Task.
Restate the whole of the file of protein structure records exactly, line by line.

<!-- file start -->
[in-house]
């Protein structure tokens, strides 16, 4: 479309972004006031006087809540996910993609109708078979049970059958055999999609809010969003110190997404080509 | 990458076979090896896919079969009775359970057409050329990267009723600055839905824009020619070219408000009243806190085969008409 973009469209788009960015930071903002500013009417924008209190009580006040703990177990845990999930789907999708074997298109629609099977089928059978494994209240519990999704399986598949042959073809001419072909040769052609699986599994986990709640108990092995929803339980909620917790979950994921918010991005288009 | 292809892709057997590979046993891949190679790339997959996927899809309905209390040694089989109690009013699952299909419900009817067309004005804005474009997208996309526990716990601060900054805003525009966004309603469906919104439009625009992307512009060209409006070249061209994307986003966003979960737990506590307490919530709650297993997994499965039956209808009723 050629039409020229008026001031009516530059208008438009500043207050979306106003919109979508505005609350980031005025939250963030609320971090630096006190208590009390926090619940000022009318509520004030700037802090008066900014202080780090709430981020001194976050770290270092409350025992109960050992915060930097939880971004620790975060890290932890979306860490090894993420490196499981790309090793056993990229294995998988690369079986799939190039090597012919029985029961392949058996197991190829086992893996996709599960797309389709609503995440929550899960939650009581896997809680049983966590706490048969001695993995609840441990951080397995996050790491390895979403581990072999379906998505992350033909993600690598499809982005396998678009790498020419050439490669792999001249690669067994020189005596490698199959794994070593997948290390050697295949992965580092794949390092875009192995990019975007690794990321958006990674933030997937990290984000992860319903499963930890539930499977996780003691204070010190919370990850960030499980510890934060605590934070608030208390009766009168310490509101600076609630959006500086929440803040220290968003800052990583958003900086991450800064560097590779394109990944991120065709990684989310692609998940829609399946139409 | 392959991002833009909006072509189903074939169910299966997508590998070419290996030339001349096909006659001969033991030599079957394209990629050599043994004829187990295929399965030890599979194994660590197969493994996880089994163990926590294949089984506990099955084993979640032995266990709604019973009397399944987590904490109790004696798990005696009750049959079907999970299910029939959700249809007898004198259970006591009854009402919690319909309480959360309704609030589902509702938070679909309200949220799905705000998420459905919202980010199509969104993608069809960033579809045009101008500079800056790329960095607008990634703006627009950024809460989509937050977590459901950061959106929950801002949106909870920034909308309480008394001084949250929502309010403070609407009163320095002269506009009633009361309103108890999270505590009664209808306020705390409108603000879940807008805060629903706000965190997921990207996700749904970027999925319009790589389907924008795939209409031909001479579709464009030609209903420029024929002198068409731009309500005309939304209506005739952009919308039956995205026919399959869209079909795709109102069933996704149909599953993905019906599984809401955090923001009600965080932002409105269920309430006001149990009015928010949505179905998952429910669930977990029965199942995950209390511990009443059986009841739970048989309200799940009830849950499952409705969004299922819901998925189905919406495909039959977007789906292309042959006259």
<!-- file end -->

[in-house]
């Protein structure tokens, strides 16, 4: 479309972004006031006087809540996910993609109708078979049970059958055999999609809010969003110190997404080509 | 990458076979090896896919079969009775359970057409050329990267009723600055839905824009020619070219408000009243806190085969008409 973009469209788009960015930071903002500013009417924008209190009580006040703990177990845990999930789907999708074997298109629609099977089928059978494994209240519990999704399986598949042959073809001419072909040769052609699986599994986990709640108990092995929803339980909620917790979950994921918010991005288009 | 292809892709057997590979046993891949190679790339997959996927899809309905209390040694089989109690009013699952299909419900009817067309004005804005474009997208996309526990716990601060900054805003525009966004309603469906919104439009625009992307512009060209409006070249061209994307986003966003979960737990506590307490919530709650297993997994499965039956209808009723 050629039409020229008026001031009516530059208008438009500043207050979306106003919109979508505005609350980031005025939250963030609320971090630096006190208590009390926090619940000022009318509520004030700037802090008066900014202080780090709430981020001194976050770290270092409350025992109960050992915060930097939880971004620790975060890290932890979306860490090894993420490196499981790309090793056993990229294995998988690369079986799939190039090597012919029985029961392949058996197991190829086992893996996709599960797309389709609503995440929550899960939650009581896997809680049983966590706490048969001695993995609840441990951080397995996050790491390895979403581990072999379906998505992350033909993600690598499809982005396998678009790498020419050439490669792999001249690669067994020189005596490698199959794994070593997948290390050697295949992965580092794949390092875009192995990019975007690794990321958006990674933030997937990290984000992860319903499963930890539930499977996780003691204070010190919370990850960030499980510890934060605590934070608030208390009766009168310490509101600076609630959006500086929440803040220290968003800052990583958003900086991450800064560097590779394109990944991120065709990684989310692609998940829609399946139409 | 392959991002833009909006072509189903074939169910299966997508590998070419290996030339001349096909006659001969033991030599079957394209990629050599043994004829187990295929399965030890599979194994660590197969493994996880089994163990926590294949089984506990099955084993979640032995266990709604019973009397399944987590904490109790004696798990005696009750049959079907999970299910029939959700249809007898004198259970006591009854009402919690319909309480959360309704609030589902509702938070679909309200949220799905705000998420459905919202980010199509969104993608069809960033579809045009101008500079800056790329960095607008990634703006627009950024809460989509937050977590459901950061959106929950801002949106909870920034909308309480008394001084949250929502309010403070609407009163320095002269506009009633009361309103108890999270505590009664209808306020705390409108603000879940807008805060629903706000965190997921990207996700749904970027999925319009790589389907924008795939209409031909001479579709464009030609209903420029024929002198068409731009309500005309939304209506005739952009919308039956995205026919399959869209079909795709109102069933996704149909599953993905019906599984809401955090923001009600965080932002409105269920309430006001149990009015928010949505179905998952429910669930977990029965199942995950209390511990009443059986009841739970048989309200799940009830849950499952409705969004299922819901998925189905919406495909039959977007789906292309042959006259």